Sometimes a fish will normally appear to just be swimming or hovering in fish inside of the water column, however when they shake back and forth either in space or against an object something is wrong. This symptom is called shimmies and normally is not the only symptom that a fish may be representing when this is present. Shimmies is mostly associated with livebearers as it is highly common in them when the water conditions are not ideal for their specific liking, although it can be present in all other types of fish. Since this is not a disease but rather a symptom of various diseases, there isn't a direct or clear treatment that can be applied in order to cure/prevent the symptom.
The most obvious sign will be that the fish is rocking back and forth rapidly in place or while swimming around (it appears to be swimming harder than normal and is going less of a distance than before). Other smaller signs include the fish twitching, vibrating in place, and in some cases, the fish will become highly aggressive against its tank mates (or those who come near it). Shimmies are most notable when the fish is having reproductive behaviors (for example a male trying to mate with a female, a female about to give birth, etc.) and makes this rather easy to spot compared to other diseases.
The most common traits that will make a fish have the shimmies can include it being a symptom of another disease or an indication that the environment does not suit the fish's natural water parameter acceptable range. In an extremely vast majority of cases where a fish had this symptom, the reason was due to an environmental factor that wasn't accounted for. Such environmental factors can include a fish that is suffering from ammonia poisoning, nitrite poisoning, pH is not stable (or it can be too high or low and the fish cannot adjust quickly enough), and lastly, if the water temperature is too cold. A variety of diseases can induce the shimmies into a fish including but not limited to fin rot, certain bacterial and protozoan diseases, poisoning either from overdosing on medications or fertilizers and in some cases an overabundance of metallic traces inside of the water column.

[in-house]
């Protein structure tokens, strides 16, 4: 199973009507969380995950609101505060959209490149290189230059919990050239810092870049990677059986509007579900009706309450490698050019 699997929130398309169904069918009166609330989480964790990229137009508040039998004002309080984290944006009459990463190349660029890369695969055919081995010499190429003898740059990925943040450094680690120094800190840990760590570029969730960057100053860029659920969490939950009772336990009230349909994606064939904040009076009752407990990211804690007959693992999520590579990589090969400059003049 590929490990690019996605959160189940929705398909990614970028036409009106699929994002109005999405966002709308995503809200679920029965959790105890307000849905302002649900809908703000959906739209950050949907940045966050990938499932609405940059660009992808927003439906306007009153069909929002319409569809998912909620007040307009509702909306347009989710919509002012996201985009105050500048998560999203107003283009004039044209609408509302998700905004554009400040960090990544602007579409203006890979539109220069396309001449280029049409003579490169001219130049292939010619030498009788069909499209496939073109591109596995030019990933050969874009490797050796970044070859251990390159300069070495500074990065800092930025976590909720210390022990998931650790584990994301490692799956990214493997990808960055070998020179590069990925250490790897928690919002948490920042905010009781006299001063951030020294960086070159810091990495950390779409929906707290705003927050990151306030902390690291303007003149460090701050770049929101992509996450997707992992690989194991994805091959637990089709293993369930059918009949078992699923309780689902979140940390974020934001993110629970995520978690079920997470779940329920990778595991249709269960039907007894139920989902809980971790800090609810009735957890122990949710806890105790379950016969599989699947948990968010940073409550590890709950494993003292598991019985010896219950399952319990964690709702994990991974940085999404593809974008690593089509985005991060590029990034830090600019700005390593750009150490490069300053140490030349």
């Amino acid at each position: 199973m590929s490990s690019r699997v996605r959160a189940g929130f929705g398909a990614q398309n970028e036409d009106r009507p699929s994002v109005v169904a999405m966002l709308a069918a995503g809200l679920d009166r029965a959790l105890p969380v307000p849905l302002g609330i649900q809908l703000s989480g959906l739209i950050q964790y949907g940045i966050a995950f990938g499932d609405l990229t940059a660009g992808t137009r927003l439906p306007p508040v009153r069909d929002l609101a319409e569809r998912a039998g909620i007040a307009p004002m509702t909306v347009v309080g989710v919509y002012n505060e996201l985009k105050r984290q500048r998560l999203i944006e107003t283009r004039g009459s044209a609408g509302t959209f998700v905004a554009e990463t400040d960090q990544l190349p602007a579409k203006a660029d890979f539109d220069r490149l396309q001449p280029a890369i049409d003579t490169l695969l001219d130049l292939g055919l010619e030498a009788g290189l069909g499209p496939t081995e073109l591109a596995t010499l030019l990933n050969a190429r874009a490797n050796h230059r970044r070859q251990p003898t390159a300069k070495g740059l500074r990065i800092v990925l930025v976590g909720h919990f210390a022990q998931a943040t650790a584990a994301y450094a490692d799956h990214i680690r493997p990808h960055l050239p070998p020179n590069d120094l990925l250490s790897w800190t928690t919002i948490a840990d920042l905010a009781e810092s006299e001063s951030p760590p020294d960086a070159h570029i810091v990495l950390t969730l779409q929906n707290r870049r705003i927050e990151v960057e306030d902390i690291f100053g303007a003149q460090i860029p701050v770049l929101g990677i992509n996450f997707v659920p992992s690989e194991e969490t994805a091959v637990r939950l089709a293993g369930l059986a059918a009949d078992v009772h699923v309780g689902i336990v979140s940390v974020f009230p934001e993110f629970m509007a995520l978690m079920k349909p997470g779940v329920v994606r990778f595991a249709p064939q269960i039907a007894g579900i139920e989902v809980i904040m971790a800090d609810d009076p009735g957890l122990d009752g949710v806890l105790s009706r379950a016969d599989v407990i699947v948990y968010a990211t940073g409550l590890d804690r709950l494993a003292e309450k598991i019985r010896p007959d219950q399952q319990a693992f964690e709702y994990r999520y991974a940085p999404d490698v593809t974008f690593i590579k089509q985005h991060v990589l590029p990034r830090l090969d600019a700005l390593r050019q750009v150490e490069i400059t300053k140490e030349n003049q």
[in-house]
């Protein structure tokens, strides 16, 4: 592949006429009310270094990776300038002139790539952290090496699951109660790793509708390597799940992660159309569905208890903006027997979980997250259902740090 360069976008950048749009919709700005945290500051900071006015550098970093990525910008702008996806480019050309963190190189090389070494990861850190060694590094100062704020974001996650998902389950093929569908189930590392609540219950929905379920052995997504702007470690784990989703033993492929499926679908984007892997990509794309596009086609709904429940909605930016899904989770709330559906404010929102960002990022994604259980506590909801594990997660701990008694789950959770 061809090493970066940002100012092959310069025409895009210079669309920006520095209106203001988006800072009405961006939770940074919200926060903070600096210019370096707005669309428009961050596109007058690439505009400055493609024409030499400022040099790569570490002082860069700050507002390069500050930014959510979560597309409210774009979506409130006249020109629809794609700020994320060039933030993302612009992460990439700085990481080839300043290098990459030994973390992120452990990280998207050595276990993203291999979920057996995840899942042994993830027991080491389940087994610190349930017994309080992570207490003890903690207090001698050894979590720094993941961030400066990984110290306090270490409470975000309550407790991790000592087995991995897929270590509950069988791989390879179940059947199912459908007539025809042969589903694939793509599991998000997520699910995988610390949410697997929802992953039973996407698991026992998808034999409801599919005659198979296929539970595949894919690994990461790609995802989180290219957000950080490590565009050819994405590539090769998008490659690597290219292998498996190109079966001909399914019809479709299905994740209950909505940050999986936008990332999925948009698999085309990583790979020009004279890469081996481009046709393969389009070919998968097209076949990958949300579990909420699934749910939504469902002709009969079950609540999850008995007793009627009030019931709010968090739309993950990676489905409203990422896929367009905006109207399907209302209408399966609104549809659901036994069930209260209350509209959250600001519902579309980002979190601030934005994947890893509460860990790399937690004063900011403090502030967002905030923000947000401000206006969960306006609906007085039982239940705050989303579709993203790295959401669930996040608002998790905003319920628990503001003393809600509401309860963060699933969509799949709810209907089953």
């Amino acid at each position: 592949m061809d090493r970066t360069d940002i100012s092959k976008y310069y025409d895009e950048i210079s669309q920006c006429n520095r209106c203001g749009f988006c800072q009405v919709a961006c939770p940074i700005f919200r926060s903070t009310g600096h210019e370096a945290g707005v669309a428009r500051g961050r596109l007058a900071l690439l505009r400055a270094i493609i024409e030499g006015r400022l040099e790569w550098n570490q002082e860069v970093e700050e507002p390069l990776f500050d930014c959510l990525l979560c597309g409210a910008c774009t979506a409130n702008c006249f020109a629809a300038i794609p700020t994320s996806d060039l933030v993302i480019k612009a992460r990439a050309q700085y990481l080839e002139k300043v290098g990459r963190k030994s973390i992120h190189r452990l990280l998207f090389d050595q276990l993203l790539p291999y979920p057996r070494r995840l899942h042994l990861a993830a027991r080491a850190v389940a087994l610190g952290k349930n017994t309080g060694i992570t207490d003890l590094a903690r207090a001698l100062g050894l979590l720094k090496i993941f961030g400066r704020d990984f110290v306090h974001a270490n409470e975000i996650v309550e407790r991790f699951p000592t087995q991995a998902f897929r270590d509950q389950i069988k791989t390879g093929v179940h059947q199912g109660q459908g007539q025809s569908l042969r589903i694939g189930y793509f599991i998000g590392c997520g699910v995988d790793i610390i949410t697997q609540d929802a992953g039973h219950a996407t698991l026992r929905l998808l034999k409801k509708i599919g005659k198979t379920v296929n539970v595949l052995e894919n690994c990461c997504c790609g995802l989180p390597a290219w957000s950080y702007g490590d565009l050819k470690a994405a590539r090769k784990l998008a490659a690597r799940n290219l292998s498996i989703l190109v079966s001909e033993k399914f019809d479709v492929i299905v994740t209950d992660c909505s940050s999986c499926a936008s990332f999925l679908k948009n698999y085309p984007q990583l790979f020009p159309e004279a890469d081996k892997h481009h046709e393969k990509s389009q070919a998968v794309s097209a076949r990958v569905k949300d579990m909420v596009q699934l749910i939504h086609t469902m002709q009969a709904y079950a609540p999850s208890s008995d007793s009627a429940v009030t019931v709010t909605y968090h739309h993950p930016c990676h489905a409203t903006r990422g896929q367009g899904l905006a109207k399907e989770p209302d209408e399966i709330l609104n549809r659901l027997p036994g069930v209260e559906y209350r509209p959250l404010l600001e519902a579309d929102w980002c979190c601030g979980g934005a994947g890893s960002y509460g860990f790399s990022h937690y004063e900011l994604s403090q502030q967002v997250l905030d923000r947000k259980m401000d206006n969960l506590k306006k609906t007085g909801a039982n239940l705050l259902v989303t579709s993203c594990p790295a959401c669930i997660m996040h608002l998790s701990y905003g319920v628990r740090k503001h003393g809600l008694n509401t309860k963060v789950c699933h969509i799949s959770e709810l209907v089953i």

Many will notice that livebearers tend to have the shimmies more than any other type of fish, and this is because they do not do well in water conditions that are outside of their acceptable range and may take a few generations to get used to the abnormal water conditions.
Treatment and Medication
Since this is not a specific disease or infection but a symptom of many, making sure that the water quality is perfect should be the main concern. In many cases having either bad water quality, many fish will start this behavior to alert their owners that something is wrong. The first step would be to check the water parameters and make sure that all of the levels are in the acceptable range for your fish species. If you notice that a level is either too low or too high for the fish's acceptable range, try to do a water change and see if that helps. If it does not, raising the temperature a few degrees higher can have a positive effect and reduce (or fully remove) the shimmies that it may have. If you notice that the water temperature is too cold for a given species of fish that you are keeping, make sure to raise it slowly throughout the day like a sudden increase in temperature can do more damage than good.
The best and only real prevention methods are to make sure that you check your water quality at least once every few weeks to make sure that the nitrogen cycle is still keeping up, checking your water temperature often, while also making sure that the fish waste if either being eaten by the good bacteria or is being sucked out when doing water changes. By keeping up with doing weekly (or monthly) water changes, one can reduce the water quality issue that may cause this symptom.